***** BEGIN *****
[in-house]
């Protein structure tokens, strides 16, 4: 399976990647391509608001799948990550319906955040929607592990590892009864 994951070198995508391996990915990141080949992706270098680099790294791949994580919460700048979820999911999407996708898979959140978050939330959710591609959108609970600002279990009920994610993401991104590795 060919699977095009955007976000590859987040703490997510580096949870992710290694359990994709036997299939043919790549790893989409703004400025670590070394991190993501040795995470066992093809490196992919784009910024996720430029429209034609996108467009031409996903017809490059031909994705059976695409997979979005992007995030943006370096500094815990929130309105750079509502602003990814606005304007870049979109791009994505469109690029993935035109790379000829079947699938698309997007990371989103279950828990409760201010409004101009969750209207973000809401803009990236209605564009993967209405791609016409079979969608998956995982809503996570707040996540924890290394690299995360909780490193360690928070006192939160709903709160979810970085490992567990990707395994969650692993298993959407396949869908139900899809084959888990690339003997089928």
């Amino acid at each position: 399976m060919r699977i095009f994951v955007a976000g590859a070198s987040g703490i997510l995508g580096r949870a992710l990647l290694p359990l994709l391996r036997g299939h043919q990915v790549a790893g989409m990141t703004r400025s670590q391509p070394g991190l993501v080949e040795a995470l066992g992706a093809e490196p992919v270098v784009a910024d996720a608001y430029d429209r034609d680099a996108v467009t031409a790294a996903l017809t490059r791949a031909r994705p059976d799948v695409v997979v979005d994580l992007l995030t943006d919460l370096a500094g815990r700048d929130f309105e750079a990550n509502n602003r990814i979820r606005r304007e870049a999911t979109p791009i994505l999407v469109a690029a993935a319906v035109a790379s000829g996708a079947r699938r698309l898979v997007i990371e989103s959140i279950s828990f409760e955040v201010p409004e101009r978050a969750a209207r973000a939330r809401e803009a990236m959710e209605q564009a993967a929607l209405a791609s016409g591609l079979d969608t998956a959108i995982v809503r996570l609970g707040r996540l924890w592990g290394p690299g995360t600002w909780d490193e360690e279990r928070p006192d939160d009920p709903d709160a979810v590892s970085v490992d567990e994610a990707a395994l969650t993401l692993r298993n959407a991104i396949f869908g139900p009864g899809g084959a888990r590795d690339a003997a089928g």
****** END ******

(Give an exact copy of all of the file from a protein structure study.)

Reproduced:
[in-house]
């Protein structure tokens, strides 16, 4: 399976990647391509608001799948990550319906955040929607592990590892009864 994951070198995508391996990915990141080949992706270098680099790294791949994580919460700048979820999911999407996708898979959140978050939330959710591609959108609970600002279990009920994610993401991104590795 060919699977095009955007976000590859987040703490997510580096949870992710290694359990994709036997299939043919790549790893989409703004400025670590070394991190993501040795995470066992093809490196992919784009910024996720430029429209034609996108467009031409996903017809490059031909994705059976695409997979979005992007995030943006370096500094815990929130309105750079509502602003990814606005304007870049979109791009994505469109690029993935035109790379000829079947699938698309997007990371989103279950828990409760201010409004101009969750209207973000809401803009990236209605564009993967209405791609016409079979969608998956995982809503996570707040996540924890290394690299995360909780490193360690928070006192939160709903709160979810970085490992567990990707395994969650692993298993959407396949869908139900899809084959888990690339003997089928």
């Amino acid at each position: 399976m060919r699977i095009f994951v955007a976000g590859a070198s987040g703490i997510l995508g580096r949870a992710l990647l290694p359990l994709l391996r036997g299939h043919q990915v790549a790893g989409m990141t703004r400025s670590q391509p070394g991190l993501v080949e040795a995470l066992g992706a093809e490196p992919v270098v784009a910024d996720a608001y430029d429209r034609d680099a996108v467009t031409a790294a996903l017809t490059r791949a031909r994705p059976d799948v695409v997979v979005d994580l992007l995030t943006d919460l370096a500094g815990r700048d929130f309105e750079a990550n509502n602003r990814i979820r606005r304007e870049a999911t979109p791009i994505l999407v469109a690029a993935a319906v035109a790379s000829g996708a079947r699938r698309l898979v997007i990371e989103s959140i279950s828990f409760e955040v201010p409004e101009r978050a969750a209207r973000a939330r809401e803009a990236m959710e209605q564009a993967a929607l209405a791609s016409g591609l079979d969608t998956a959108i995982v809503r996570l609970g707040r996540l924890w592990g290394p690299g995360t600002w909780d490193e360690e279990r928070p006192d939160d009920p709903d709160a979810v590892s970085v490992d567990e994610a990707a395994l969650t993401l692993r298993n959407a991104i396949f869908g139900p009864g899809g084959a888990r590795d690339a003997a089928g």